Rot in the Refugee camp: Dadaab refugees claim UN staff ask bribe for resettlement

DADAAB, KENYA—A seven Months investigations reported the involvement of UN staff in demanding a bribe in exchange of resettlement from refuges in Daadab camp, NBC News reports.

Interviews carried out within the camp revealed that the refugees claim that a UN Staff known as David Momanyi was regularly involved in corruption and asking for bribes in exchange for asylum.

The Somali refugee’s four children are now 800 miles away from her, living with her ex-husband and new wife in Minnesota. Her children are among the few refugees given a chance to live in another country to start a new life.

Abdullahi said she believes that Mr. Momanyi played a crucial role in accepting a bribe in exchange for her family’s resettlement need.

“I always remember his face,” said Hamdi Abdullahi who is a refugee stationed in the camp. She claimed that Mr. Momanyi was paid a hefty amount of money by her ex-husband to feed false information about her to the U.S. government so that she is left behind.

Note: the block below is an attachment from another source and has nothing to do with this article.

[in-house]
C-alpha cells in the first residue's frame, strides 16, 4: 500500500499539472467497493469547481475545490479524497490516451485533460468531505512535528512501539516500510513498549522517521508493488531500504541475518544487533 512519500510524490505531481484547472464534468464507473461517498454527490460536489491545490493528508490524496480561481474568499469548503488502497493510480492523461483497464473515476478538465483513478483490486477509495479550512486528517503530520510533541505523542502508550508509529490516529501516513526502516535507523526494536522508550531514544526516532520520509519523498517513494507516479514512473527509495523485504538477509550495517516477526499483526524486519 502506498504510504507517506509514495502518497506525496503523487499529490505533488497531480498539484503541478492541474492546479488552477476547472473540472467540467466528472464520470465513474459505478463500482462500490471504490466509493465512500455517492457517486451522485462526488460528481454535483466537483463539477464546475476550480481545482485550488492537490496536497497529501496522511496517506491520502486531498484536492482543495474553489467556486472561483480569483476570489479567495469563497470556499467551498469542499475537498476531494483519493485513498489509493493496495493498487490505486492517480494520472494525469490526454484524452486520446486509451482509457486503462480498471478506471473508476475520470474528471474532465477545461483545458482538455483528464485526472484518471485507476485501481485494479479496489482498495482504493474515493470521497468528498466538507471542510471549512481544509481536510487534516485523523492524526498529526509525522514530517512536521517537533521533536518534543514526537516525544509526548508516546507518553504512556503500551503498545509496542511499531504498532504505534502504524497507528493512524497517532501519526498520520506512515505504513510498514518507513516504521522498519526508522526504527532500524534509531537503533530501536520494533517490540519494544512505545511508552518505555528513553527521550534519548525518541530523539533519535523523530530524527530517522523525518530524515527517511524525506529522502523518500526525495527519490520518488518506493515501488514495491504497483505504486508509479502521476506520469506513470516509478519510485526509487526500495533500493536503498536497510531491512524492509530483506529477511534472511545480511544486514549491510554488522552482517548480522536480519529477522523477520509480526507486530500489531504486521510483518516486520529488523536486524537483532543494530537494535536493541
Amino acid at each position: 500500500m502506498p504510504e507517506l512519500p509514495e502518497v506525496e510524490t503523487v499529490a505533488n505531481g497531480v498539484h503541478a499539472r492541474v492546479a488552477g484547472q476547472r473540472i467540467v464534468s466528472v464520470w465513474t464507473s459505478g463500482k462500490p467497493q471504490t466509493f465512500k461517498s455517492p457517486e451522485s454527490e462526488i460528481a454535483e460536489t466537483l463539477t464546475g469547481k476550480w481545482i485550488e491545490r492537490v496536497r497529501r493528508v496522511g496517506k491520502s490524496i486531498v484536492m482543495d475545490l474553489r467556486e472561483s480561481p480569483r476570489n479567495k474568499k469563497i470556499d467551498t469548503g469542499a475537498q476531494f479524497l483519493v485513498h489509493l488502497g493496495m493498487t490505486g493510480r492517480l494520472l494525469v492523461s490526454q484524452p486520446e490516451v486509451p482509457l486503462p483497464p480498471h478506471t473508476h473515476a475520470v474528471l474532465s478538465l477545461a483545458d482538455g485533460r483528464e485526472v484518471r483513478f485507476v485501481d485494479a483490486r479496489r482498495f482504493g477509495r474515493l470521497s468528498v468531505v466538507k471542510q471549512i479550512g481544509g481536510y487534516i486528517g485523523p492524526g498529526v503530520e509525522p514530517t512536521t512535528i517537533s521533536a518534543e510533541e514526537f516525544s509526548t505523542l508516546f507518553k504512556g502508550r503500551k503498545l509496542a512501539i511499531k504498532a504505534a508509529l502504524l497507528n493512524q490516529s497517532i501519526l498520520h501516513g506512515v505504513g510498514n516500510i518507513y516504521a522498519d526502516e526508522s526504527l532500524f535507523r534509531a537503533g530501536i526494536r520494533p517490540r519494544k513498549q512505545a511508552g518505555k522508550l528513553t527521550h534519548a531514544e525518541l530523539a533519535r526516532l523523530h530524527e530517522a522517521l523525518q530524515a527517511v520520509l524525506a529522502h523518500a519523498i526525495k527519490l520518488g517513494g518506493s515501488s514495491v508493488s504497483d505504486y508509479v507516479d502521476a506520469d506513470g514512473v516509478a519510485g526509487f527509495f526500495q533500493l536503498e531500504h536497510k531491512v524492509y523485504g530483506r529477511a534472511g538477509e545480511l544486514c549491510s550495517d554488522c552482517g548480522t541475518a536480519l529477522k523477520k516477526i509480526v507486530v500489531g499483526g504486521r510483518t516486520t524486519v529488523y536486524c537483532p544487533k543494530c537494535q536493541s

Abdullahi’s claims were acknowledged by a former UN contractor who acted as middle man for Mr. Momanyi. He claimed that Abdullahi’s ex-husband paid almost $20,000 in multiple installments.

The UN contractor also said, speaking anonymously for fear of retribution that he collected tens of thousands of dollars from refugees while acting as a middleman for Momanyi and other UNHCR staffers over several years.

Reached by phone, Abdullahi’s ex-husband confirmed he had been resettled in Minnesota, but said any allegation of corruption was “False information.”

Refugees, current and former UNHCR employees, aid workers and two previous U.N. investigators say bribery and corruption are found in a variety of services. The UNHCR and companion organizations are charged with providing, but report that it is especially unavoidable in resettlement — a precious opportunity for the world’s most vulnerable refugees to restart their lives in safe new countries, usually in the West.

In this first phase of MBS News report, three former UNHCR staff members said their contracts were terminated after they spoke about the fraud, corruption and the rights of the refugees.

Instead, corrupt staffers in the position of power replaced them with others who could tolerate the rot within the Refugee camp.

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